Carbon soccer teams get sanction from school board
|Andraya Newby protects the ball from a Delta defender in the last game of the season. Carbon girls soccer players will return next year as a sanctioned team due to the school board's Oct. 8 decision.|
For the past few years, participants in the girls and boys soccer programs at Carbon High School have had to pay most of the costs to play while the school district, due to safety concerns, provided transportation to away games. That was because neither program has been sanctioned by the Carbon Board of Education.
That all changed last Wednesday night when the board voted to make both programs part of the regular athletic department at Carbon High.
"The programs started totally unfunded a few years ago," Carbon principal Robert Cox told the board at their monthly meeting. "Then the district kicked in the transportation to take care of some safety concerns. Now we are asking that both become part of the regular athletic program and that the coaches for the teams be paid for their efforts."
Both programs have been driven by volunteer coaches since the beginning.
However, rather than the teams languishing as often happens with programs that equal to what many term a "club" sport, both programs have grown immensely, not only in participation but also in success on the field. The boys program has been in existence for four years and the girls squad for three.
These teams, however, are not the first soccer teams Carbon has been affiliated with. Over a decade ago, a boys soccer program was in place at the school, but when the issue of also starting a girls girls team entered into the picture, with Title Nine overtones attached to it, the district dropped the sport. Money to support two programs seemed to be the biggest issue.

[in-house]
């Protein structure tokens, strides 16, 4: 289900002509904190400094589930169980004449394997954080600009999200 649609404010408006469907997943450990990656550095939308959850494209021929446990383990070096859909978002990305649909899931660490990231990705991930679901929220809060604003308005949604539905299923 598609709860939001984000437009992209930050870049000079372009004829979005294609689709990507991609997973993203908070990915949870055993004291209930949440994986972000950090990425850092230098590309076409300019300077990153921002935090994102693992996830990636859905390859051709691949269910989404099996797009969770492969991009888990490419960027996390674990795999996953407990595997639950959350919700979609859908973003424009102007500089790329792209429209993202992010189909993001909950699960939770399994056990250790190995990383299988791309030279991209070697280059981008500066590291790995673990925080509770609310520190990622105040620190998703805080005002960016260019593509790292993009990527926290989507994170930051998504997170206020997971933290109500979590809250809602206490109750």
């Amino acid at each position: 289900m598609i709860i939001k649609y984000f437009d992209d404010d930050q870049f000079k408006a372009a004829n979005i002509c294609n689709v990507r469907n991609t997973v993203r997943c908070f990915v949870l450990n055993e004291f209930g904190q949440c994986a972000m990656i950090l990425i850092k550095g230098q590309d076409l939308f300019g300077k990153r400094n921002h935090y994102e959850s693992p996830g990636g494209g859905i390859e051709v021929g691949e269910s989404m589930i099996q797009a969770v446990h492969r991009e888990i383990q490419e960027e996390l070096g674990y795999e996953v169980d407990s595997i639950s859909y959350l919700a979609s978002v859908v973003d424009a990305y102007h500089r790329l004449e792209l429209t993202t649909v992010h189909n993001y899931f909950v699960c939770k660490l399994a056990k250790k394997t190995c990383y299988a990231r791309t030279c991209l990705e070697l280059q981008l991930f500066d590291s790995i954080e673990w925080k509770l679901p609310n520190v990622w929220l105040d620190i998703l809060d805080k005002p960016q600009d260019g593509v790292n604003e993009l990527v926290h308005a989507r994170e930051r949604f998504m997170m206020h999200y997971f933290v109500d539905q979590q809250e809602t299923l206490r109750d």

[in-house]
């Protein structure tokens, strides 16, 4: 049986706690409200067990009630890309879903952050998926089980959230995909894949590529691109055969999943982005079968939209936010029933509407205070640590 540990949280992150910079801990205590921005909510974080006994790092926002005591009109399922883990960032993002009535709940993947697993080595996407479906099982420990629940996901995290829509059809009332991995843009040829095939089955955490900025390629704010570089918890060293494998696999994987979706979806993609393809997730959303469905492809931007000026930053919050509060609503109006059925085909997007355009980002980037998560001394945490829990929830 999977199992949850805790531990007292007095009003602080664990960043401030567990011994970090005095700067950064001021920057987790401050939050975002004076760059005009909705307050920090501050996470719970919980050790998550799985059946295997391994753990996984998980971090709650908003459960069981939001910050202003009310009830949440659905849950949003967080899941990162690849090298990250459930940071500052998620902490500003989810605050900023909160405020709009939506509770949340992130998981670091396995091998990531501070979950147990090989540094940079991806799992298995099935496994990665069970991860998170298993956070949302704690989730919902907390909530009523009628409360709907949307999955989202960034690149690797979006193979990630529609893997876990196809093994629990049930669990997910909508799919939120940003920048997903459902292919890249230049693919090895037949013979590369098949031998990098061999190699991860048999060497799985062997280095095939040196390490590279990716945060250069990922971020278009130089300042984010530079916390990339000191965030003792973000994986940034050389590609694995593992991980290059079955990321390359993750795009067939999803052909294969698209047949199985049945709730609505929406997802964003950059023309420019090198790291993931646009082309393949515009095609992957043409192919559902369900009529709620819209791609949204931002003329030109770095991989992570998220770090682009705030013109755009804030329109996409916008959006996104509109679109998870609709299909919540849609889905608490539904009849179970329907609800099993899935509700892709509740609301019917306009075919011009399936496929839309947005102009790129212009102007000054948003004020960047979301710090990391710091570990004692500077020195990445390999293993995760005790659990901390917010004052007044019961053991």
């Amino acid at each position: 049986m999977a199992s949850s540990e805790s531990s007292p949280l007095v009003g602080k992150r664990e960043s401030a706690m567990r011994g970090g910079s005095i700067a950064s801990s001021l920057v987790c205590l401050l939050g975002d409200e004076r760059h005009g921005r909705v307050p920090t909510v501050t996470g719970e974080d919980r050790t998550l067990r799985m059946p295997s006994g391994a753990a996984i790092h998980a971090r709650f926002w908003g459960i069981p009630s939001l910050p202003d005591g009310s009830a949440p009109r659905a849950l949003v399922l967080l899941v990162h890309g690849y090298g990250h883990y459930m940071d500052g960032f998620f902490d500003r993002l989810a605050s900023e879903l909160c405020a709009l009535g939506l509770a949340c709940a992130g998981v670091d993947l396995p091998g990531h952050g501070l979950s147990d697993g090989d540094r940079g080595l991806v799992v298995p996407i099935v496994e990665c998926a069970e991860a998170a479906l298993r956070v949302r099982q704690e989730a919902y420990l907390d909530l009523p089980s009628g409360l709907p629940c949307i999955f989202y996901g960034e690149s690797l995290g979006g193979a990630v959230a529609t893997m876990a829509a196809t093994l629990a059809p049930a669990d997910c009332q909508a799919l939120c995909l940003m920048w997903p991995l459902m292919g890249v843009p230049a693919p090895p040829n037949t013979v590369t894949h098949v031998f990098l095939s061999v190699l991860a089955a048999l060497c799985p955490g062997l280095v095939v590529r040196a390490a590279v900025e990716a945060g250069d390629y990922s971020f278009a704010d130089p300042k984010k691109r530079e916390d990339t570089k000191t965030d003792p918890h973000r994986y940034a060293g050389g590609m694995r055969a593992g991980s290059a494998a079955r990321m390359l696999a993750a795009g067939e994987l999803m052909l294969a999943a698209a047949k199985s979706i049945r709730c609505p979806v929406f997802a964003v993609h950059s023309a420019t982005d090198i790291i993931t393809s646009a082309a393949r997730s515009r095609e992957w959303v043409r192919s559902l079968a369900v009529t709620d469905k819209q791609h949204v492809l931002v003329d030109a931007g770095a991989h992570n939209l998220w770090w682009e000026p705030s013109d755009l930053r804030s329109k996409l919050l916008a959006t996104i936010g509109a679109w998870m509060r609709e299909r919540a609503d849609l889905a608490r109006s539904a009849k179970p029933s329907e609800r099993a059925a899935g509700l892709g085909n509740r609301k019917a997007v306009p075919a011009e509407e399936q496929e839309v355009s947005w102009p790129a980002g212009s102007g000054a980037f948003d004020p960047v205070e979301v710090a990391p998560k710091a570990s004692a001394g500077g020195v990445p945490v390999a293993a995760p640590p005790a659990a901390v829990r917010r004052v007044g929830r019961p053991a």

"This approval was a great thing for the programs," said girls soccer coach Dave Capalbo. "It's very exciting."
Capalbo, who has been coaching the girls program for free since it began, had already announced earlier in the season that he would not be returning as a coach next year.
The board did voice some concerns about how many coaches would be needed for the programs, worrying about the possibility of the school coming back for a sophomore squad, in addition to the present junior varsity and varsity teams that exist now, in the future.
But, Cox explained that no schools in the league have sophomore teams.
The costs for students who participate will certainly change under the new format.
"Players will still have to pay a $20 activity fee to play on the teams," Cox told the board. "The referee costs will come out of student activity moneys."
That will be a relief to parents who in the past had to pay $100 to $120 per player per season.
The coaches will be compensated the same as track coaches at the school, based on an analysis that the coaches will have to coach about the same amount of time (because the season length is similar) and that the teams play games that are similar in number to the number of meets track teams participate in.
The money to pay the coaches comes out of the school's recreation fund. To allow for the new programs, the school's extracurricular activity budget was increased from $5,000 to $8,000.
In another action involving the athletic department at Carbon the board also approved the hiring of a sophomore coach for the girls softball team.